SUBPART C. PERJURY
A. Perjury is the intentional making of a false written or oral statement in or for use in a judicial proceeding, any proceeding before a board or official, wherein such board or official is authorized to take testimony, or before any committee or subcommittee of either house or any joint committee or subcommittee of both houses of the legislature. In order to constitute perjury the false statement must be made under sanction of an oath or an equivalent affirmation and must relate to matter material to the issue or question in controversy.
B. It is a necessary element of the offense that the accused knew the statement to be false, but an unqualified statement of that which one does not know or definitely believe to be true is equivalent to a statement of that which he knows to be false.
C. Whoever commits the crime of perjury shall be punished as follows:
(1) When committed on a trial in which a sentence of death or life imprisonment may be imposed, the offender shall be fined not more than one hundred thousand dollars or imprisoned at hard labor for not less than five years, nor more than forty years, or both.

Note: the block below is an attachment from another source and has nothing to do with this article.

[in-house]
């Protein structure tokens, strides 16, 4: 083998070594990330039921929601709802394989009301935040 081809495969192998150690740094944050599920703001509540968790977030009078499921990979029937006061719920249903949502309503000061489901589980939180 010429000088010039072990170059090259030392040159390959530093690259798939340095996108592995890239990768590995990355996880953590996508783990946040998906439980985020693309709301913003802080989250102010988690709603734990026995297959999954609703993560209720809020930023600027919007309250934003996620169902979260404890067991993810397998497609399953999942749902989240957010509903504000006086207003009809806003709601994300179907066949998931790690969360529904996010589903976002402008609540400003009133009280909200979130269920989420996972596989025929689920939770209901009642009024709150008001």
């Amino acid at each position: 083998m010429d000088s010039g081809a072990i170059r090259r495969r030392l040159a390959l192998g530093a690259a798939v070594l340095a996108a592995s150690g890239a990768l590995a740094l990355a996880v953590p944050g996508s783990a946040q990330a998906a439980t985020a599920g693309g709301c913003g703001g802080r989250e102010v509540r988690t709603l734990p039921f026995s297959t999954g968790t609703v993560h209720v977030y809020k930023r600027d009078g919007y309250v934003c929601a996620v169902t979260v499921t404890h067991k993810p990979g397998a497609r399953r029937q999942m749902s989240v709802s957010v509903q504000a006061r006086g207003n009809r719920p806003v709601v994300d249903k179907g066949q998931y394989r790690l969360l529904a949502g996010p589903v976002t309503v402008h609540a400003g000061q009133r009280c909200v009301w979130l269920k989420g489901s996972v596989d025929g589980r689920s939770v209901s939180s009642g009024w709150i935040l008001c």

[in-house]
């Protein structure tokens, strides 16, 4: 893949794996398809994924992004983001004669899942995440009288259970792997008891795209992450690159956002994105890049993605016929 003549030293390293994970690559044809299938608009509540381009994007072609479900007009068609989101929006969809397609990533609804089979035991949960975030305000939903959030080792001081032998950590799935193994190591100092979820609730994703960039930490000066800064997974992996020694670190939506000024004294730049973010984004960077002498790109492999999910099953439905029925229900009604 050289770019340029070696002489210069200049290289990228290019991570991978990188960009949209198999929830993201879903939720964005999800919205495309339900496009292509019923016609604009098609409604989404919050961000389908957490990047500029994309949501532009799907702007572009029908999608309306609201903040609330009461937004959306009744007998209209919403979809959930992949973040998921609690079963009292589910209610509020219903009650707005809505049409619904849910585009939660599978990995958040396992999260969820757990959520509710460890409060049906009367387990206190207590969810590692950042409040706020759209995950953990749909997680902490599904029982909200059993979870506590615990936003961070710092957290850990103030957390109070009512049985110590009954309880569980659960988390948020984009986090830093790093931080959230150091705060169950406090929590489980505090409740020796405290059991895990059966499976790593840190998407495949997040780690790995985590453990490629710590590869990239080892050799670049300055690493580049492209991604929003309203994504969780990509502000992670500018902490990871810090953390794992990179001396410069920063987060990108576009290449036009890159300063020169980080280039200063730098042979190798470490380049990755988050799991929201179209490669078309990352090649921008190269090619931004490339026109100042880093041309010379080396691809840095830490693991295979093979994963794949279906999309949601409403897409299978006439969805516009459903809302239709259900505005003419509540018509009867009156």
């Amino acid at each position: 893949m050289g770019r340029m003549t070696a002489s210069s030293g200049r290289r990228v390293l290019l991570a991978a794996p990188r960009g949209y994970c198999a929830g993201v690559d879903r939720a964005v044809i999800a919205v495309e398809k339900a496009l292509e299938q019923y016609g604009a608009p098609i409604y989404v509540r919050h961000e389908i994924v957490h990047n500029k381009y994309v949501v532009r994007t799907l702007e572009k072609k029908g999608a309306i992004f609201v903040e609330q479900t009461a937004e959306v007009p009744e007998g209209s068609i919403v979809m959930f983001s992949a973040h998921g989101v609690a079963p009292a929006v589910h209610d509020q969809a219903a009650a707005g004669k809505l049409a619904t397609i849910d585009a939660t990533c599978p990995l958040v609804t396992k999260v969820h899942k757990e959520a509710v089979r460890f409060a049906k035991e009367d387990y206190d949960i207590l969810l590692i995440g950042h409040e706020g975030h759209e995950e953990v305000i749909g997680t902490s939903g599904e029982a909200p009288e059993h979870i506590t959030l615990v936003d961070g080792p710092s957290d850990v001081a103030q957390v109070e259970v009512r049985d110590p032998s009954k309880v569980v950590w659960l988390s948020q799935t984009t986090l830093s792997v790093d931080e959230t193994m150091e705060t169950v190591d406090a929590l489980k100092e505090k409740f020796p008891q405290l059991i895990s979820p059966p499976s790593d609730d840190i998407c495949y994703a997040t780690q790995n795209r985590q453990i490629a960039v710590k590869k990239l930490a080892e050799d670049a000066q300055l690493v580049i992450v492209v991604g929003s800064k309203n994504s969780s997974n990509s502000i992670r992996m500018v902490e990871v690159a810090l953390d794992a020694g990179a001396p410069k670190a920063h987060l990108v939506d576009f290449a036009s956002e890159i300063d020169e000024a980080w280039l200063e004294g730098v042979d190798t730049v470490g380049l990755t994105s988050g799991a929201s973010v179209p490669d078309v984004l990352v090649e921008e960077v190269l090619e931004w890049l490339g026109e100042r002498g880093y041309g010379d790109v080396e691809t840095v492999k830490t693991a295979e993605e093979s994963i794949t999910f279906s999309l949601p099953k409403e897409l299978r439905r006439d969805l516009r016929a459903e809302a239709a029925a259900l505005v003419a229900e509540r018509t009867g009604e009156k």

(2) When committed on a trial in which a sentence of imprisonment necessarily at hard labor for any period less than a life sentence may be imposed, the offender shall be fined not more than fifty thousand dollars or imprisoned at hard labor for not less than one year, nor more than twenty years, or both.
(3) When committed in all other cases in which any other sentence may be imposed, the offender shall be fined not more than ten thousand dollars or imprisoned at hard labor for not more than five years, or both.
(4) When committed in any civil action, administrative proceeding, legislative hearing or proceeding, or in any other legal proceeding, by a fine of not more than ten thousand dollars or imprisonment at hard labor for not more than five years, or both.
Acts 1995, No. 820, §1; Acts 1997, No. 1312, §1; Acts 2001, No. 403, §1, eff. June 15, 2001; Acts 2004, No. 399, §1.